How Do Genes Work?
Genes are often called the blueprint for life, because they tell each of your cells what to do and when to do it: be a muscle, make bone, carry nerve signals, and so on. And how do genes orchestrate all this? They make proteins. In fact, each gene is really just a recipe for a making a certain protein.
And why are proteins important? Well, for starters, you are made of proteins. 50% of the dry weight of a cell is protein of one form or another. Meanwhile, proteins also do all of the heavy lifting in your body: digestion, circulation, immunity, communication between cells, motion-all are made possible by one or more of the estimated 100,000 different proteins that your body makes.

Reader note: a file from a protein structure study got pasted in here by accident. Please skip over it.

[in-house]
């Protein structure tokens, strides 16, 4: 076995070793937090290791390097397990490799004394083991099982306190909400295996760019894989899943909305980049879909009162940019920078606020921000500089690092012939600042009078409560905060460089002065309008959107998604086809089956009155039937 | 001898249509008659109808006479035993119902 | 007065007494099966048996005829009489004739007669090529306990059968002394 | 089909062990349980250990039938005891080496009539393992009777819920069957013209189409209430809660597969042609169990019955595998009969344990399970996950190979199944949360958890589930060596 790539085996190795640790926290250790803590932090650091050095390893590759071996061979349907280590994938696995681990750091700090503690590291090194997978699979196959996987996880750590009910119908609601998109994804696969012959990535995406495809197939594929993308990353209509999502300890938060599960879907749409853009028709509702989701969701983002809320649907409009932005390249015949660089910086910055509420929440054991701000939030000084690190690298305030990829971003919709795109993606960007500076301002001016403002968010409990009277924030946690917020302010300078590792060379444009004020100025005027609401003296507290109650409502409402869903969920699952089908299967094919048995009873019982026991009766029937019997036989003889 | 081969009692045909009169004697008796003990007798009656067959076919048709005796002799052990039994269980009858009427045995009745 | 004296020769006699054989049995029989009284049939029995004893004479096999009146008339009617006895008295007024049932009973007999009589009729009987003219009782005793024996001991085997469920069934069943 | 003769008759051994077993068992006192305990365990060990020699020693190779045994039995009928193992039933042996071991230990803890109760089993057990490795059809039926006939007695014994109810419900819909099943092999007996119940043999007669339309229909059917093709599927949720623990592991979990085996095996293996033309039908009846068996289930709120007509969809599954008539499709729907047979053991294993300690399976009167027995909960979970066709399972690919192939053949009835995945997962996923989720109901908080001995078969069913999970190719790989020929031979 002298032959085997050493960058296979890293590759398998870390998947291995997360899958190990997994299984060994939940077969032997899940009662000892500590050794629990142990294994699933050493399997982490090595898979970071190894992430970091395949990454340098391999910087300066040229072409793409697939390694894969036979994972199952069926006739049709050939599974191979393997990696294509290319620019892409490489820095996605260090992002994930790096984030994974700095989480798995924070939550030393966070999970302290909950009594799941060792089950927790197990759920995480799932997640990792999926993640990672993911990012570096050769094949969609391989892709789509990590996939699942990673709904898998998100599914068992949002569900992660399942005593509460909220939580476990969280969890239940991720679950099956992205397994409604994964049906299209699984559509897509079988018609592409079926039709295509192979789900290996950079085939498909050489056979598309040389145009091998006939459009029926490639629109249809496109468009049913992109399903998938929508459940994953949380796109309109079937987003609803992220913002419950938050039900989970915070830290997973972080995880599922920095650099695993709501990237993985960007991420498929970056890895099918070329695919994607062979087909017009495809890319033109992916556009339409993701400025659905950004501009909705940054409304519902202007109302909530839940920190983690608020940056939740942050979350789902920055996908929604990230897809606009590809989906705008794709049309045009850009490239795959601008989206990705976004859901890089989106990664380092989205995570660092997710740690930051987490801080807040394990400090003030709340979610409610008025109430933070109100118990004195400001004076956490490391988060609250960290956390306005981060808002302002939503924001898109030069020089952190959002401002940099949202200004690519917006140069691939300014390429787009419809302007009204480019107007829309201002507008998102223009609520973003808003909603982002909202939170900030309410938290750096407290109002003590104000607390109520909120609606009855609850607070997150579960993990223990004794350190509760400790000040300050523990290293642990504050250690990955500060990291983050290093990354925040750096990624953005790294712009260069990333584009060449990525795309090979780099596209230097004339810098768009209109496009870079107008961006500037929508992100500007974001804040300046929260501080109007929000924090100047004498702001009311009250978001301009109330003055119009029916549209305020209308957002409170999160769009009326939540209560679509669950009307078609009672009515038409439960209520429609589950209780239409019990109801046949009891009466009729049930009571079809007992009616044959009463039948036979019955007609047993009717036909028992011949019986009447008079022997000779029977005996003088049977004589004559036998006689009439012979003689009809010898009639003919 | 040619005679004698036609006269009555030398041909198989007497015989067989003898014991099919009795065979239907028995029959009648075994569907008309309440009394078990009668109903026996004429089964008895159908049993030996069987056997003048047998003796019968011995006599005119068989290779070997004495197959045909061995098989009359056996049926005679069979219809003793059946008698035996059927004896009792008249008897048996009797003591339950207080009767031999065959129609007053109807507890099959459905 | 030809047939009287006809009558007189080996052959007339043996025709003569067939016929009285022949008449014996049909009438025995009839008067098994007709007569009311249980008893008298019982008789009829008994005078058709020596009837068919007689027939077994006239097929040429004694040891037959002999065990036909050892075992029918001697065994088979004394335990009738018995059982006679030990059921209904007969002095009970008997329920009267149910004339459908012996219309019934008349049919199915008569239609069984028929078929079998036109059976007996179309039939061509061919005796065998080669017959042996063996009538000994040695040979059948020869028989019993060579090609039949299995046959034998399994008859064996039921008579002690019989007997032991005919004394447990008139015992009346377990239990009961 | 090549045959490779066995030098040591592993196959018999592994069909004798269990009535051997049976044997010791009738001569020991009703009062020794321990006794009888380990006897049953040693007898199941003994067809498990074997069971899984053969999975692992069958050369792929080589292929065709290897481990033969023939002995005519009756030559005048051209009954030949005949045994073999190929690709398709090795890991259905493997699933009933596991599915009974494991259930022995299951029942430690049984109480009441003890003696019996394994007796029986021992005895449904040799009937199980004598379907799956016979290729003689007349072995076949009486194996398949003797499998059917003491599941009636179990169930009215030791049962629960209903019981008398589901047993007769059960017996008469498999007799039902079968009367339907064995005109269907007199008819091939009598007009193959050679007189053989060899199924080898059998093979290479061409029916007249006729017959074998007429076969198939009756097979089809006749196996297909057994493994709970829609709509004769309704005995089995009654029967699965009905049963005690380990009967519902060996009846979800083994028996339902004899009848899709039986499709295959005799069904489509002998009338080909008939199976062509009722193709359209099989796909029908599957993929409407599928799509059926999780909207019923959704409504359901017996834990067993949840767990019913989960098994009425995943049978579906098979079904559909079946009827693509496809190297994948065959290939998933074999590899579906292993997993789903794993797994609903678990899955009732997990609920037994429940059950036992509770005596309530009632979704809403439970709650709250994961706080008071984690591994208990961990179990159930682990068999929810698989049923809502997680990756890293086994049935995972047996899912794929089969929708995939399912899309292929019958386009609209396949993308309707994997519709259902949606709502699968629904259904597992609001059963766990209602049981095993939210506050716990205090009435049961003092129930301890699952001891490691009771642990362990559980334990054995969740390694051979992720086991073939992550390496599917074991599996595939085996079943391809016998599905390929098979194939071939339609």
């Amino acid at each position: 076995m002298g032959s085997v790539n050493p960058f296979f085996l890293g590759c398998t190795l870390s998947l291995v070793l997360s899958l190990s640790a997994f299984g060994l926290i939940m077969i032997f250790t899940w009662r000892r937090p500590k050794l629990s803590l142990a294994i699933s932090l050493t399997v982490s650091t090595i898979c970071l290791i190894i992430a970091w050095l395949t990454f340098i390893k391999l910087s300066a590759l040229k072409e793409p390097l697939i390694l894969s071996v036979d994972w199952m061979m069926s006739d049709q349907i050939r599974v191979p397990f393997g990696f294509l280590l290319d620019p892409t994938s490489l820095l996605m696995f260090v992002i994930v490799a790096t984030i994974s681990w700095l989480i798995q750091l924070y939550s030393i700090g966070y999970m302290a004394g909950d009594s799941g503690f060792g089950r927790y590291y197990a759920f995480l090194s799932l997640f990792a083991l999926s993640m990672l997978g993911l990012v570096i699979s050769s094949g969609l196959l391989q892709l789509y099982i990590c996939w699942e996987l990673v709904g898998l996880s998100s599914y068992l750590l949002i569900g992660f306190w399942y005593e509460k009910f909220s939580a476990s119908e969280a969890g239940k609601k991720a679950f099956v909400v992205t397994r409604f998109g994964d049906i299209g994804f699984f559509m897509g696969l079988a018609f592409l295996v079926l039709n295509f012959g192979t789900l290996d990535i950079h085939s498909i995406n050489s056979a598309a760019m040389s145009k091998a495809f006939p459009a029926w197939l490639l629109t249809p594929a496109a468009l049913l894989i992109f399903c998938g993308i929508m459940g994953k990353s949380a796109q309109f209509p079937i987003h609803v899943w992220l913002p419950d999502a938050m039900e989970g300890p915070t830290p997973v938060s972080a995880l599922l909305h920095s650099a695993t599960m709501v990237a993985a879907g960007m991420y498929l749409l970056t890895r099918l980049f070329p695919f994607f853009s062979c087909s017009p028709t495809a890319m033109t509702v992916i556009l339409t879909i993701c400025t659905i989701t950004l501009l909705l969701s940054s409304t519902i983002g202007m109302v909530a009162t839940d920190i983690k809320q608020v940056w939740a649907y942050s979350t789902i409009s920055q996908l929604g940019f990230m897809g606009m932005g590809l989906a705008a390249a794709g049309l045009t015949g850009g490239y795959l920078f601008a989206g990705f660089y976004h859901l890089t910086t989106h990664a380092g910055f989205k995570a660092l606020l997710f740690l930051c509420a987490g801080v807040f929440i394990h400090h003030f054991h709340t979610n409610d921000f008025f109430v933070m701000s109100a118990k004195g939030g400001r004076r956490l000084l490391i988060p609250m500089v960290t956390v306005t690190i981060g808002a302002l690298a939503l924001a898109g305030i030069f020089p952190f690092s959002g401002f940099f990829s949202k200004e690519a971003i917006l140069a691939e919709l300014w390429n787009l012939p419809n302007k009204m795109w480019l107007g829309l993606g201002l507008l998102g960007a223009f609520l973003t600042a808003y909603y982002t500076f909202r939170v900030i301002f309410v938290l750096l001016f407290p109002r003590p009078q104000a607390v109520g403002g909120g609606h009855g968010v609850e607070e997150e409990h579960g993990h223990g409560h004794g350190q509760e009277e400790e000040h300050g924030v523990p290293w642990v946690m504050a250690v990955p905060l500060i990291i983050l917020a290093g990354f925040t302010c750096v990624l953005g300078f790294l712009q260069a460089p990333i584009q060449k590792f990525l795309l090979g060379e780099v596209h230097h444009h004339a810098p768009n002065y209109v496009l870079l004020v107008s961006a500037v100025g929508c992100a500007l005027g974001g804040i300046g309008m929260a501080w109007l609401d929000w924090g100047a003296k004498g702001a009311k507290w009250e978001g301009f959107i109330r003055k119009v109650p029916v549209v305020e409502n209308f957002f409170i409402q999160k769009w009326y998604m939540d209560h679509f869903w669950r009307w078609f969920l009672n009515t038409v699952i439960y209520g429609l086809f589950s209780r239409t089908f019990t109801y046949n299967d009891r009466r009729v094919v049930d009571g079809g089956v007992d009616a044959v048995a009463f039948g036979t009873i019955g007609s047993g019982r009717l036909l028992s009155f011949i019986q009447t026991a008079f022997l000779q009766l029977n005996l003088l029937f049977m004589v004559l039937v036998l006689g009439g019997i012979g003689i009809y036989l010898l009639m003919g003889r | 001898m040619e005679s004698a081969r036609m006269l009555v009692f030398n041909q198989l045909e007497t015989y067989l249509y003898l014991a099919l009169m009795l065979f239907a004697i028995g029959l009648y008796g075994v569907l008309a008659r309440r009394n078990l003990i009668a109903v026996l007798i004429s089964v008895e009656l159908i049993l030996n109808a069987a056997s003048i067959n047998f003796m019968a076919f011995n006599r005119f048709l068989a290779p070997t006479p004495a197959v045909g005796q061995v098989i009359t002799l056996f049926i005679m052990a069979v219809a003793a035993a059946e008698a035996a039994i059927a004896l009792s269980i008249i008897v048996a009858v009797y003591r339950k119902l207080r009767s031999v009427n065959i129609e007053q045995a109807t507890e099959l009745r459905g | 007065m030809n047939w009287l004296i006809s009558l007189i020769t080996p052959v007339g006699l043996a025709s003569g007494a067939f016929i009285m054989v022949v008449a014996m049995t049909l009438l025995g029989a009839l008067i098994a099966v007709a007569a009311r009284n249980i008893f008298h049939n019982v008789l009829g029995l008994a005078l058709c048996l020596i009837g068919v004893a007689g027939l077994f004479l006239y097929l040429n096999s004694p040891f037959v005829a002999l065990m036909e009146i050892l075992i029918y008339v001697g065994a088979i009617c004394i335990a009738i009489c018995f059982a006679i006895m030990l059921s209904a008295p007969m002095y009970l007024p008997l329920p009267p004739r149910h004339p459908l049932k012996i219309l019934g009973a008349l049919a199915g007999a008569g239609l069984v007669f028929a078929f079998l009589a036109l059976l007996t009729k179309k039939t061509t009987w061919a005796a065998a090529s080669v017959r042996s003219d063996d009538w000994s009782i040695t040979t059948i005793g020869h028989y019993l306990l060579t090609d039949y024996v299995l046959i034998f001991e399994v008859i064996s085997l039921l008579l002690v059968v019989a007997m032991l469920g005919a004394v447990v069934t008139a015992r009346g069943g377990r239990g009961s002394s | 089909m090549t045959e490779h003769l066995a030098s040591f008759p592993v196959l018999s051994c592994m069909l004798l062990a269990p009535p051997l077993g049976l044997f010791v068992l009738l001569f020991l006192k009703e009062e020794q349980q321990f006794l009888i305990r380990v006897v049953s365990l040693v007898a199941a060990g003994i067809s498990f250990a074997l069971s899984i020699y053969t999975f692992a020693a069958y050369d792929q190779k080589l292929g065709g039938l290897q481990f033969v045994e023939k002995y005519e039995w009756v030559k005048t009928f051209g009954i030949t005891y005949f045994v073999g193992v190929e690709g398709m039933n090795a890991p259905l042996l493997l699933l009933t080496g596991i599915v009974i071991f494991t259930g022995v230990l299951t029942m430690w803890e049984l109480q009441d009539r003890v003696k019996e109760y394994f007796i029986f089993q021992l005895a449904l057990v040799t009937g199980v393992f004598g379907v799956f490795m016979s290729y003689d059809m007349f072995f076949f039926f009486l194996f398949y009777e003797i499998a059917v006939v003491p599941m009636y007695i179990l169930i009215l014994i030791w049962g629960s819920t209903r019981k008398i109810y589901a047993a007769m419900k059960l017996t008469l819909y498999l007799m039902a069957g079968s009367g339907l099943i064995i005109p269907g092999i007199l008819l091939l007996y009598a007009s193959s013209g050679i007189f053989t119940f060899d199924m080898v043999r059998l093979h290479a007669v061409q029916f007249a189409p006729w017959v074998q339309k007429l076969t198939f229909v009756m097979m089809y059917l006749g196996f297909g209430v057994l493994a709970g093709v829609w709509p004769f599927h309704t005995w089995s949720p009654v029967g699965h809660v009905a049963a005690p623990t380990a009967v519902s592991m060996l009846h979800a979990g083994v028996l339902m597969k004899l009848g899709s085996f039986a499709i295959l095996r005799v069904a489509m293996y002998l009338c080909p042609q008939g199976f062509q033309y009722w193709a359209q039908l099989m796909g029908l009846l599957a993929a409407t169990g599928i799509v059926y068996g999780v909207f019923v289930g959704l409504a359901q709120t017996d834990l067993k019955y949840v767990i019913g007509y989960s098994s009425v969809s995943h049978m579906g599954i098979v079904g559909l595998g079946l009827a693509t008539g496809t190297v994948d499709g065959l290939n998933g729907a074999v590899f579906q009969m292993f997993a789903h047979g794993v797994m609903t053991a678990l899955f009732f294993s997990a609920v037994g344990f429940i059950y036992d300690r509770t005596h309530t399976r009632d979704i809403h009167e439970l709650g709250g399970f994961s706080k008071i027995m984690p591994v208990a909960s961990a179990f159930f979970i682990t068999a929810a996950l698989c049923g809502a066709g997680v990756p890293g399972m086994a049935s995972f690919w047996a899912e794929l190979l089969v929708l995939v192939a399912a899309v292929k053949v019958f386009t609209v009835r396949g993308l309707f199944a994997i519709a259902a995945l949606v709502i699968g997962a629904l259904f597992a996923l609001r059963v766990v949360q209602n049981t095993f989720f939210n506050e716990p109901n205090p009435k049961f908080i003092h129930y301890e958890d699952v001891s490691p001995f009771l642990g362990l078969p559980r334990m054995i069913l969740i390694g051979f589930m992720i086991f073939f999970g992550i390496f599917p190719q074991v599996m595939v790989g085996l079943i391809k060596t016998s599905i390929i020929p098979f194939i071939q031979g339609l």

But the genes in your DNA don't make protein directly. Instead, special proteins called enzymes read and copy (or "transcribe") the DNA code. The segment of DNA to be transcribed gets "unzipped" by an enzyme, which uses the DNA as a template to build a single-stranded molecule of RNA. Like DNA, RNA is a long strand of nucleotides.
This transcribed RNA is called messenger RNA, or mRNA for short, because it leaves the nucleus and travels out into the cytoplasm of the cell. There, protein factories called ribosomes translate the mRNA code and use it to make the protein specified in the DNA recipe.
If all this sounds confusing, just remember: DNA is used to make RNA, then RNA is used to make proteins-and proteins run the show.